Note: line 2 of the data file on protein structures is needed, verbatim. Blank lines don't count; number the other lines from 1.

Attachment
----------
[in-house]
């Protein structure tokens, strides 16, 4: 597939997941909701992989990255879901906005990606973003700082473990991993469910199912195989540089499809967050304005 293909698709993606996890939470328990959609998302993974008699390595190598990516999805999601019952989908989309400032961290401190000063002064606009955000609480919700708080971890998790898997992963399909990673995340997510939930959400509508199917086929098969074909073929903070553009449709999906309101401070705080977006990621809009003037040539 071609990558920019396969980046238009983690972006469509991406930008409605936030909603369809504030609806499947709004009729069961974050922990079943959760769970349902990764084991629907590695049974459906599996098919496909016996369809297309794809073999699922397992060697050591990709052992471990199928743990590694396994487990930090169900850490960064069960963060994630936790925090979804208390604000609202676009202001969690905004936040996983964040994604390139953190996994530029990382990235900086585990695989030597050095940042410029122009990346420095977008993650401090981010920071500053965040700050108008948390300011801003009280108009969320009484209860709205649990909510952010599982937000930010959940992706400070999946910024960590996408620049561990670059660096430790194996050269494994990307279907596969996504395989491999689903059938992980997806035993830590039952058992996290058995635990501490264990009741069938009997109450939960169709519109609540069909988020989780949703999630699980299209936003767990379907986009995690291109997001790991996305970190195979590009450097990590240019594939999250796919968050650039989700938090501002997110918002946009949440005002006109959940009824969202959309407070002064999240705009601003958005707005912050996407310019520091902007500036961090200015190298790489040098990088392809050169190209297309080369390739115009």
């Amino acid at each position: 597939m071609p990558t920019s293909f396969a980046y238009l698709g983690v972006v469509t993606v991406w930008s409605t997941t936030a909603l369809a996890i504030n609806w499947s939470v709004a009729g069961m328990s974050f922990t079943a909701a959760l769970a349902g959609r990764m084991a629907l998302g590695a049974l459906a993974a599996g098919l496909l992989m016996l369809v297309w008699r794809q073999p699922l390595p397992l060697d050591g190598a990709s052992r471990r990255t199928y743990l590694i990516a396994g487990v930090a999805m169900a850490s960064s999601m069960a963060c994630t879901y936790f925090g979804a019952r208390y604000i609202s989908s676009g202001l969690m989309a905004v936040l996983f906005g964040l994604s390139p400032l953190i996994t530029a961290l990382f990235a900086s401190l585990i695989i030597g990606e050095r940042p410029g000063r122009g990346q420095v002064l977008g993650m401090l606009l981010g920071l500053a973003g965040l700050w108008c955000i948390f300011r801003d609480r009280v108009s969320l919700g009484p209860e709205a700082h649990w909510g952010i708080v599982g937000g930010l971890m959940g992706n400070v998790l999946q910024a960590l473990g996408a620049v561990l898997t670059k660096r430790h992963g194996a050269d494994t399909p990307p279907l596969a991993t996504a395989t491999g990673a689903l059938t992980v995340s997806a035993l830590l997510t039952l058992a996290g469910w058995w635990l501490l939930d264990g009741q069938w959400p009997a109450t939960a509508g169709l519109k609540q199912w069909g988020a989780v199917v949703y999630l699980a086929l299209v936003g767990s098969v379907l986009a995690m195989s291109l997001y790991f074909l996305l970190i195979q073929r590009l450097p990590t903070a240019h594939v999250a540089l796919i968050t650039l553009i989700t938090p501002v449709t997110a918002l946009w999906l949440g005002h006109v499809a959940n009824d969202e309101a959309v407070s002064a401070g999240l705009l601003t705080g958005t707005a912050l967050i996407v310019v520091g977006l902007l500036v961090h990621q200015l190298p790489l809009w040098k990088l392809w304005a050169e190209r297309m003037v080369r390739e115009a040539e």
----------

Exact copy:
């Protein structure tokens, strides 16, 4: 597939997941909701992989990255879901906005990606973003700082473990991993469910199912195989540089499809967050304005 293909698709993606996890939470328990959609998302993974008699390595190598990516999805999601019952989908989309400032961290401190000063002064606009955000609480919700708080971890998790898997992963399909990673995340997510939930959400509508199917086929098969074909073929903070553009449709999906309101401070705080977006990621809009003037040539 071609990558920019396969980046238009983690972006469509991406930008409605936030909603369809504030609806499947709004009729069961974050922990079943959760769970349902990764084991629907590695049974459906599996098919496909016996369809297309794809073999699922397992060697050591990709052992471990199928743990590694396994487990930090169900850490960064069960963060994630936790925090979804208390604000609202676009202001969690905004936040996983964040994604390139953190996994530029990382990235900086585990695989030597050095940042410029122009990346420095977008993650401090981010920071500053965040700050108008948390300011801003009280108009969320009484209860709205649990909510952010599982937000930010959940992706400070999946910024960590996408620049561990670059660096430790194996050269494994990307279907596969996504395989491999689903059938992980997806035993830590039952058992996290058995635990501490264990009741069938009997109450939960169709519109609540069909988020989780949703999630699980299209936003767990379907986009995690291109997001790991996305970190195979590009450097990590240019594939999250796919968050650039989700938090501002997110918002946009949440005002006109959940009824969202959309407070002064999240705009601003958005707005912050996407310019520091902007500036961090200015190298790489040098990088392809050169190209297309080369390739115009």